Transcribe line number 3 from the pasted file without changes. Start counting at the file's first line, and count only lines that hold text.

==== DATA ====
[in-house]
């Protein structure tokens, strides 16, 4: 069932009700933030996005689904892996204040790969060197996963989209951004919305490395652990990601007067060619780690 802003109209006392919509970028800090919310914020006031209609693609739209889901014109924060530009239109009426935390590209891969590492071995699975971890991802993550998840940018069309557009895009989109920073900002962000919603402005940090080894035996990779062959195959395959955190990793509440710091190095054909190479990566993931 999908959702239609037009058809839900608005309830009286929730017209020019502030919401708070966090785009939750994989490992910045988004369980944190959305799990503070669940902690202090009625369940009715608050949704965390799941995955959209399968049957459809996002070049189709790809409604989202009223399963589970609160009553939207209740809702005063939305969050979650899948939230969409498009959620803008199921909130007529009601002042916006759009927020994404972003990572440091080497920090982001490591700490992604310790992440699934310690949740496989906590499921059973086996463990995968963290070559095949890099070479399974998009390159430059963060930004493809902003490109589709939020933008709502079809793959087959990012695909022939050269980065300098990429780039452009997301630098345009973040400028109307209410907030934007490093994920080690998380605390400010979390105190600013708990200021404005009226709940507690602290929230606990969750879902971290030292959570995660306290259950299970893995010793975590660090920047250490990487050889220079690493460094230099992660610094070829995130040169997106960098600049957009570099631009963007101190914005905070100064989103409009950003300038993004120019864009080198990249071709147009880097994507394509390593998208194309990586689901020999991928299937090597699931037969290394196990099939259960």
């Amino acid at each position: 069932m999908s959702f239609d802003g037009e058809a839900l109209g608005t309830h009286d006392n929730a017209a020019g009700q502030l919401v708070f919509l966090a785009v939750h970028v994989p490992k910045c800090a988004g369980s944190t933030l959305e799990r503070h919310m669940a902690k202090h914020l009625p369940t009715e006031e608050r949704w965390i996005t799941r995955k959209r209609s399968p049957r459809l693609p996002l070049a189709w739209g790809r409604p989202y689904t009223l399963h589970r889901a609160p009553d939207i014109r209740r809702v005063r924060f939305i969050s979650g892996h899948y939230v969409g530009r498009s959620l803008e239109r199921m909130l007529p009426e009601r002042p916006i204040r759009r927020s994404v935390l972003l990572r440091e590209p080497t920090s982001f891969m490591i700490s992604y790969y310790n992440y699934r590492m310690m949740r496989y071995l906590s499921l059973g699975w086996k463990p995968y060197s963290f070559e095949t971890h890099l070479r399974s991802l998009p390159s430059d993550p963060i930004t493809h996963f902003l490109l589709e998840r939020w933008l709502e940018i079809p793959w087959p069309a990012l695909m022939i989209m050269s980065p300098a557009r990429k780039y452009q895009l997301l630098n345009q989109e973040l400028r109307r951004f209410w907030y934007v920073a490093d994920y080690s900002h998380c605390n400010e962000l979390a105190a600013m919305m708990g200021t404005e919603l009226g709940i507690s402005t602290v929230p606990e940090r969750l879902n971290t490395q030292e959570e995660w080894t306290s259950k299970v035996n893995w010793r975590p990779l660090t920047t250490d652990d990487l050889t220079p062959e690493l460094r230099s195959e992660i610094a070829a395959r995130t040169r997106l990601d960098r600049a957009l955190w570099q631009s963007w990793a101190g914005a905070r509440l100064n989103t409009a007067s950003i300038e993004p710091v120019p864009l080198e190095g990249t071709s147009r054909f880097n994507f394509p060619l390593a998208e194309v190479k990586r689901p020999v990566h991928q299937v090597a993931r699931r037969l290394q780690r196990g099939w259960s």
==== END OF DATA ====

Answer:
């Amino acid at each position: 069932m999908s959702f239609d802003g037009e058809a839900l109209g608005t309830h009286d006392n929730a017209a020019g009700q502030l919401v708070f919509l966090a785009v939750h970028v994989p490992k910045c800090a988004g369980s944190t933030l959305e799990r503070h919310m669940a902690k202090h914020l009625p369940t009715e006031e608050r949704w965390i996005t799941r995955k959209r209609s399968p049957r459809l693609p996002l070049a189709w739209g790809r409604p989202y689904t009223l399963h589970r889901a609160p009553d939207i014109r209740r809702v005063r924060f939305i969050s979650g892996h899948y939230v969409g530009r498009s959620l803008e239109r199921m909130l007529p009426e009601r002042p916006i204040r759009r927020s994404v935390l972003l990572r440091e590209p080497t920090s982001f891969m490591i700490s992604y790969y310790n992440y699934r590492m310690m949740r496989y071995l906590s499921l059973g699975w086996k463990p995968y060197s963290f070559e095949t971890h890099l070479r399974s991802l998009p390159s430059d993550p963060i930004t493809h996963f902003l490109l589709e998840r939020w933008l709502e940018i079809p793959w087959p069309a990012l695909m022939i989209m050269s980065p300098a557009r990429k780039y452009q895009l997301l630098n345009q989109e973040l400028r109307r951004f209410w907030y934007v920073a490093d994920y080690s900002h998380c605390n400010e962000l979390a105190a600013m919305m708990g200021t404005e919603l009226g709940i507690s402005t602290v929230p606990e940090r969750l879902n971290t490395q030292e959570e995660w080894t306290s259950k299970v035996n893995w010793r975590p990779l660090t920047t250490d652990d990487l050889t220079p062959e690493l460094r230099s195959e992660i610094a070829a395959r995130t040169r997106l990601d960098r600049a957009l955190w570099q631009s963007w990793a101190g914005a905070r509440l100064n989103t409009a007067s950003i300038e993004p710091v120019p864009l080198e190095g990249t071709s147009r054909f880097n994507f394509p060619l390593a998208e194309v190479k990586r689901p020999v990566h991928q299937v090597a993931r699931r037969l290394q780690r196990g099939w259960s």